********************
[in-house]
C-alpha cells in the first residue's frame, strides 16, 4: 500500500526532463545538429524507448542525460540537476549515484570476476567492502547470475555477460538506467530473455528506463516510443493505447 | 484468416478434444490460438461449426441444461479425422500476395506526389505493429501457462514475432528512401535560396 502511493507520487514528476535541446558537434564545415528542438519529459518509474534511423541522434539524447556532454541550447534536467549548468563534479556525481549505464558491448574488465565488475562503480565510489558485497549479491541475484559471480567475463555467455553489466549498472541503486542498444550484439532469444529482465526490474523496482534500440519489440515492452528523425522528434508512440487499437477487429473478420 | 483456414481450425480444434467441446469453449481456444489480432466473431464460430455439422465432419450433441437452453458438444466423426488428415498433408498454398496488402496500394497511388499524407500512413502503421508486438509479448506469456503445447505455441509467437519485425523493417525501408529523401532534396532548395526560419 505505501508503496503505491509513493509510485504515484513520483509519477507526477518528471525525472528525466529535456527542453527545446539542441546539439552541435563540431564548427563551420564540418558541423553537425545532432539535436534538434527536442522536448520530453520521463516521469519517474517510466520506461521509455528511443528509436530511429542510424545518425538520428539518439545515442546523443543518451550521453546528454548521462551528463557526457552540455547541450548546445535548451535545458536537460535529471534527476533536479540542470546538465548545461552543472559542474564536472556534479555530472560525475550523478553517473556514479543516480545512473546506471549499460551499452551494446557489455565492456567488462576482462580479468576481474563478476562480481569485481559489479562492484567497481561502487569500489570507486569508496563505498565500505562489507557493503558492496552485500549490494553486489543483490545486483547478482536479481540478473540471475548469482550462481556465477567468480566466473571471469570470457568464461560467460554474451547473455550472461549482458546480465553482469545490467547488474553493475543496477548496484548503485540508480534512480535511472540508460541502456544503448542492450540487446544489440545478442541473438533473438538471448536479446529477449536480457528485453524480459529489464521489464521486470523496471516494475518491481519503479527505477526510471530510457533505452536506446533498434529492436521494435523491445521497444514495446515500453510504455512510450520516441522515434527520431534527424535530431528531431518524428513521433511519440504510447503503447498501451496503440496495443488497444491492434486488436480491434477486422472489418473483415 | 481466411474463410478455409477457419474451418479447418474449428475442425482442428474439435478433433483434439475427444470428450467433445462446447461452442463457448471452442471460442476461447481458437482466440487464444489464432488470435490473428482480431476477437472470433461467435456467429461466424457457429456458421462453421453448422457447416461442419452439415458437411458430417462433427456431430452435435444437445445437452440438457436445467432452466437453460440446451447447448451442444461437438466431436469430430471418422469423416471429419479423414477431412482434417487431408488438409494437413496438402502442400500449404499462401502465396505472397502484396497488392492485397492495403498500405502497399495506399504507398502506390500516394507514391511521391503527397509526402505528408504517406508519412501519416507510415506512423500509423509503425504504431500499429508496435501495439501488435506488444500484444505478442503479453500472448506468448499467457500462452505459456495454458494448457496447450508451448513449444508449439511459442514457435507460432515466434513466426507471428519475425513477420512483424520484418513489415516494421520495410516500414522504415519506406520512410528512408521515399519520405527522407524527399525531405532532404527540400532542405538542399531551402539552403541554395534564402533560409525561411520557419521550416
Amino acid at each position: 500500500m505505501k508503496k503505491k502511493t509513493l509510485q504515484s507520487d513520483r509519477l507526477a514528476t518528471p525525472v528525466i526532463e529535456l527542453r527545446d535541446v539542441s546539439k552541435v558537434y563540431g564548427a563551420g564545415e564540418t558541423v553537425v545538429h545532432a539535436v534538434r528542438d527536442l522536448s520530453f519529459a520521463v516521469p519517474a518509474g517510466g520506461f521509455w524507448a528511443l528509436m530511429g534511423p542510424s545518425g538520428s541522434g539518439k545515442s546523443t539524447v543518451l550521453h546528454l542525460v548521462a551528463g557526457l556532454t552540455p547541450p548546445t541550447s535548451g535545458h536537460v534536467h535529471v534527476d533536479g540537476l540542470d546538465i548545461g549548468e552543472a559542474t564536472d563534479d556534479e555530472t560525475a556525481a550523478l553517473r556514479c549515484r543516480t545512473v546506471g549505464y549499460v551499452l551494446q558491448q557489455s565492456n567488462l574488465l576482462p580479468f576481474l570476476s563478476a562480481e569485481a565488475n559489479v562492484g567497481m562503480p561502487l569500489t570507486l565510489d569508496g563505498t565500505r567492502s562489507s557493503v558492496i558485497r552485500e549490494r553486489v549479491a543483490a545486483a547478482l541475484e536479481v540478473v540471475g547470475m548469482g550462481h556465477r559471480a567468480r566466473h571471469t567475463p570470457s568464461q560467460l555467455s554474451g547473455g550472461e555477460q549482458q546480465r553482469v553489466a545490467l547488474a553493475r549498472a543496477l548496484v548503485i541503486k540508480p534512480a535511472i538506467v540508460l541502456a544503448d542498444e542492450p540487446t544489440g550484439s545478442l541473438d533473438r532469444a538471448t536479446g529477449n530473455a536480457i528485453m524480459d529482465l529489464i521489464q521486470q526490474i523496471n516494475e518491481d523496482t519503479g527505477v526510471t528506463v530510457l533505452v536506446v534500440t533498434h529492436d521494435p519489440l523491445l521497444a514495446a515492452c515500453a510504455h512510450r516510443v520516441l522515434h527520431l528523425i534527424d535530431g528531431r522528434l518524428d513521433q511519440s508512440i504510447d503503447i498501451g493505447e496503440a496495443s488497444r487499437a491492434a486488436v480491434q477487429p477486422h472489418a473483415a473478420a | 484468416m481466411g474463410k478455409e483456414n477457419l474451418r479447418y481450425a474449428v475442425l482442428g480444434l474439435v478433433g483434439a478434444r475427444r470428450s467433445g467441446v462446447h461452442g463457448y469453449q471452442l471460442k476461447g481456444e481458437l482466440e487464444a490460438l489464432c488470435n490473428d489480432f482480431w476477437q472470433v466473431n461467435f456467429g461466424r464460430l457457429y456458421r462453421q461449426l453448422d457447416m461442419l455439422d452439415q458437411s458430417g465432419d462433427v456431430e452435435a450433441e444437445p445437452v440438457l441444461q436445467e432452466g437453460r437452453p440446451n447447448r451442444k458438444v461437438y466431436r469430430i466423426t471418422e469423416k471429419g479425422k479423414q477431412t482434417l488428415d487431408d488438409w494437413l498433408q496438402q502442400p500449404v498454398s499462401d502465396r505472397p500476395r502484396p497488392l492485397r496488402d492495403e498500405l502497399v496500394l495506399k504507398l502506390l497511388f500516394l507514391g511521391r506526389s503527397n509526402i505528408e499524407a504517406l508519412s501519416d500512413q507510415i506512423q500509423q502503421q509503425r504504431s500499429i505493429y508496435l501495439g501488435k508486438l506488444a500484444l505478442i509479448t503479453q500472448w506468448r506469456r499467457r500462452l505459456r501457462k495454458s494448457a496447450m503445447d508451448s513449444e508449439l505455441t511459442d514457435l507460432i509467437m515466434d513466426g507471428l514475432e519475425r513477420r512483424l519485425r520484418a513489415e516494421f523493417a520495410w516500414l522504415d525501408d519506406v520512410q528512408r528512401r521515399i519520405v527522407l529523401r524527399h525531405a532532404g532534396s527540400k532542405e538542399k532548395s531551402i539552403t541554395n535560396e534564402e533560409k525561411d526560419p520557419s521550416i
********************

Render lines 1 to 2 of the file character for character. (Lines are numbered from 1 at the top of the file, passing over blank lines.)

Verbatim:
[in-house]
C-alpha cells in the first residue's frame, strides 16, 4: 500500500526532463545538429524507448542525460540537476549515484570476476567492502547470475555477460538506467530473455528506463516510443493505447 | 484468416478434444490460438461449426441444461479425422500476395506526389505493429501457462514475432528512401535560396 502511493507520487514528476535541446558537434564545415528542438519529459518509474534511423541522434539524447556532454541550447534536467549548468563534479556525481549505464558491448574488465565488475562503480565510489558485497549479491541475484559471480567475463555467455553489466549498472541503486542498444550484439532469444529482465526490474523496482534500440519489440515492452528523425522528434508512440487499437477487429473478420 | 483456414481450425480444434467441446469453449481456444489480432466473431464460430455439422465432419450433441437452453458438444466423426488428415498433408498454398496488402496500394497511388499524407500512413502503421508486438509479448506469456503445447505455441509467437519485425523493417525501408529523401532534396532548395526560419 505505501508503496503505491509513493509510485504515484513520483509519477507526477518528471525525472528525466529535456527542453527545446539542441546539439552541435563540431564548427563551420564540418558541423553537425545532432539535436534538434527536442522536448520530453520521463516521469519517474517510466520506461521509455528511443528509436530511429542510424545518425538520428539518439545515442546523443543518451550521453546528454548521462551528463557526457552540455547541450548546445535548451535545458536537460535529471534527476533536479540542470546538465548545461552543472559542474564536472556534479555530472560525475550523478553517473556514479543516480545512473546506471549499460551499452551494446557489455565492456567488462576482462580479468576481474563478476562480481569485481559489479562492484567497481561502487569500489570507486569508496563505498565500505562489507557493503558492496552485500549490494553486489543483490545486483547478482536479481540478473540471475548469482550462481556465477567468480566466473571471469570470457568464461560467460554474451547473455550472461549482458546480465553482469545490467547488474553493475543496477548496484548503485540508480534512480535511472540508460541502456544503448542492450540487446544489440545478442541473438533473438538471448536479446529477449536480457528485453524480459529489464521489464521486470523496471516494475518491481519503479527505477526510471530510457533505452536506446533498434529492436521494435523491445521497444514495446515500453510504455512510450520516441522515434527520431534527424535530431528531431518524428513521433511519440504510447503503447498501451496503440496495443488497444491492434486488436480491434477486422472489418473483415 | 481466411474463410478455409477457419474451418479447418474449428475442425482442428474439435478433433483434439475427444470428450467433445462446447461452442463457448471452442471460442476461447481458437482466440487464444489464432488470435490473428482480431476477437472470433461467435456467429461466424457457429456458421462453421453448422457447416461442419452439415458437411458430417462433427456431430452435435444437445445437452440438457436445467432452466437453460440446451447447448451442444461437438466431436469430430471418422469423416471429419479423414477431412482434417487431408488438409494437413496438402502442400500449404499462401502465396505472397502484396497488392492485397492495403498500405502497399495506399504507398502506390500516394507514391511521391503527397509526402505528408504517406508519412501519416507510415506512423500509423509503425504504431500499429508496435501495439501488435506488444500484444505478442503479453500472448506468448499467457500462452505459456495454458494448457496447450508451448513449444508449439511459442514457435507460432515466434513466426507471428519475425513477420512483424520484418513489415516494421520495410516500414522504415519506406520512410528512408521515399519520405527522407524527399525531405532532404527540400532542405538542399531551402539552403541554395534564402533560409525561411520557419521550416